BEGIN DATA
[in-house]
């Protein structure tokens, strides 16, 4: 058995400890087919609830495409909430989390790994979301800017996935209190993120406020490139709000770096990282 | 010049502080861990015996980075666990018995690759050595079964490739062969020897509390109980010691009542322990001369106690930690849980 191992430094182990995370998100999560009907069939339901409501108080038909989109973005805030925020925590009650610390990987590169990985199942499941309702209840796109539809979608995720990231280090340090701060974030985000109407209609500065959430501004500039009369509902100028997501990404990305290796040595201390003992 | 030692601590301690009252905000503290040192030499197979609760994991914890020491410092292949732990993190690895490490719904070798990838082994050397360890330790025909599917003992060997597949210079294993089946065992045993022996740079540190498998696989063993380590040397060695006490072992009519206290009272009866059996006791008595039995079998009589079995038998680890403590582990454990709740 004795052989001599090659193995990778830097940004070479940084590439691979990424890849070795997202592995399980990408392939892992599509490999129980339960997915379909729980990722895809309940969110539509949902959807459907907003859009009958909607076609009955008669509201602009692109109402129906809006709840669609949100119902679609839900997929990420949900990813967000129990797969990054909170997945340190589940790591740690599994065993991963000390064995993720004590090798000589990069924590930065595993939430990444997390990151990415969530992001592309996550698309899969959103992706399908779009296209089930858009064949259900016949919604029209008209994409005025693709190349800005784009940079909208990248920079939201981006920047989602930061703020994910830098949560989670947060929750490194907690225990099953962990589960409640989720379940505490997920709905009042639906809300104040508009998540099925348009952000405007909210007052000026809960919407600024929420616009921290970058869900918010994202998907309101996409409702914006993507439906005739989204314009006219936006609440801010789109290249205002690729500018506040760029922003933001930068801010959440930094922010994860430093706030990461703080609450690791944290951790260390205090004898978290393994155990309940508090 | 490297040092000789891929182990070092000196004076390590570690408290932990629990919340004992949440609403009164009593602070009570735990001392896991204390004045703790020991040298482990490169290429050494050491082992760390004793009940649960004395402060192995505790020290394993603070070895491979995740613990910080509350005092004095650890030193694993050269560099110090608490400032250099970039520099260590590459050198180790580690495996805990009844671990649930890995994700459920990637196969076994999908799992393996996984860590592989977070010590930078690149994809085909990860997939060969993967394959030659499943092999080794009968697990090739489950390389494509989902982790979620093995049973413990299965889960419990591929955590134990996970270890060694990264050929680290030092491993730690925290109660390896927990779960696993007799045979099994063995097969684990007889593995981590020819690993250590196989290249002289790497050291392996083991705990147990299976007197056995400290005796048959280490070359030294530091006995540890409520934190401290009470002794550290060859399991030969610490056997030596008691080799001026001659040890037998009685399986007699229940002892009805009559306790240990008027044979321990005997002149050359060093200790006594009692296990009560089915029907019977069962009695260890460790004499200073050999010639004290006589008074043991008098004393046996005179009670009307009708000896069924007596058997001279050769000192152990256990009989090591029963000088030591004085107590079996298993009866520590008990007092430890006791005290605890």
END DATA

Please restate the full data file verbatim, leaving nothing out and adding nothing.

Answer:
[in-house]
């Protein structure tokens, strides 16, 4: 058995400890087919609830495409909430989390790994979301800017996935209190993120406020490139709000770096990282 | 010049502080861990015996980075666990018995690759050595079964490739062969020897509390109980010691009542322990001369106690930690849980 191992430094182990995370998100999560009907069939339901409501108080038909989109973005805030925020925590009650610390990987590169990985199942499941309702209840796109539809979608995720990231280090340090701060974030985000109407209609500065959430501004500039009369509902100028997501990404990305290796040595201390003992 | 030692601590301690009252905000503290040192030499197979609760994991914890020491410092292949732990993190690895490490719904070798990838082994050397360890330790025909599917003992060997597949210079294993089946065992045993022996740079540190498998696989063993380590040397060695006490072992009519206290009272009866059996006791008595039995079998009589079995038998680890403590582990454990709740 004795052989001599090659193995990778830097940004070479940084590439691979990424890849070795997202592995399980990408392939892992599509490999129980339960997915379909729980990722895809309940969110539509949902959807459907907003859009009958909607076609009955008669509201602009692109109402129906809006709840669609949100119902679609839900997929990420949900990813967000129990797969990054909170997945340190589940790591740690599994065993991963000390064995993720004590090798000589990069924590930065595993939430990444997390990151990415969530992001592309996550698309899969959103992706399908779009296209089930858009064949259900016949919604029209008209994409005025693709190349800005784009940079909208990248920079939201981006920047989602930061703020994910830098949560989670947060929750490194907690225990099953962990589960409640989720379940505490997920709905009042639906809300104040508009998540099925348009952000405007909210007052000026809960919407600024929420616009921290970058869900918010994202998907309101996409409702914006993507439906005739989204314009006219936006609440801010789109290249205002690729500018506040760029922003933001930068801010959440930094922010994860430093706030990461703080609450690791944290951790260390205090004898978290393994155990309940508090 | 490297040092000789891929182990070092000196004076390590570690408290932990629990919340004992949440609403009164009593602070009570735990001392896991204390004045703790020991040298482990490169290429050494050491082992760390004793009940649960004395402060192995505790020290394993603070070895491979995740613990910080509350005092004095650890030193694993050269560099110090608490400032250099970039520099260590590459050198180790580690495996805990009844671990649930890995994700459920990637196969076994999908799992393996996984860590592989977070010590930078690149994809085909990860997939060969993967394959030659499943092999080794009968697990090739489950390389494509989902982790979620093995049973413990299965889960419990591929955590134990996970270890060694990264050929680290030092491993730690925290109660390896927990779960696993007799045979099994063995097969684990007889593995981590020819690993250590196989290249002289790497050291392996083991705990147990299976007197056995400290005796048959280490070359030294530091006995540890409520934190401290009470002794550290060859399991030969610490056997030596008691080799001026001659040890037998009685399986007699229940002892009805009559306790240990008027044979321990005997002149050359060093200790006594009692296990009560089915029907019977069962009695260890460790004499200073050999010639004290006589008074043991008098004393046996005179009670009307009708000896069924007596058997001279050769000192152990256990009989090591029963000088030591004085107590079996298993009866520590008990007092430890006791005290605890």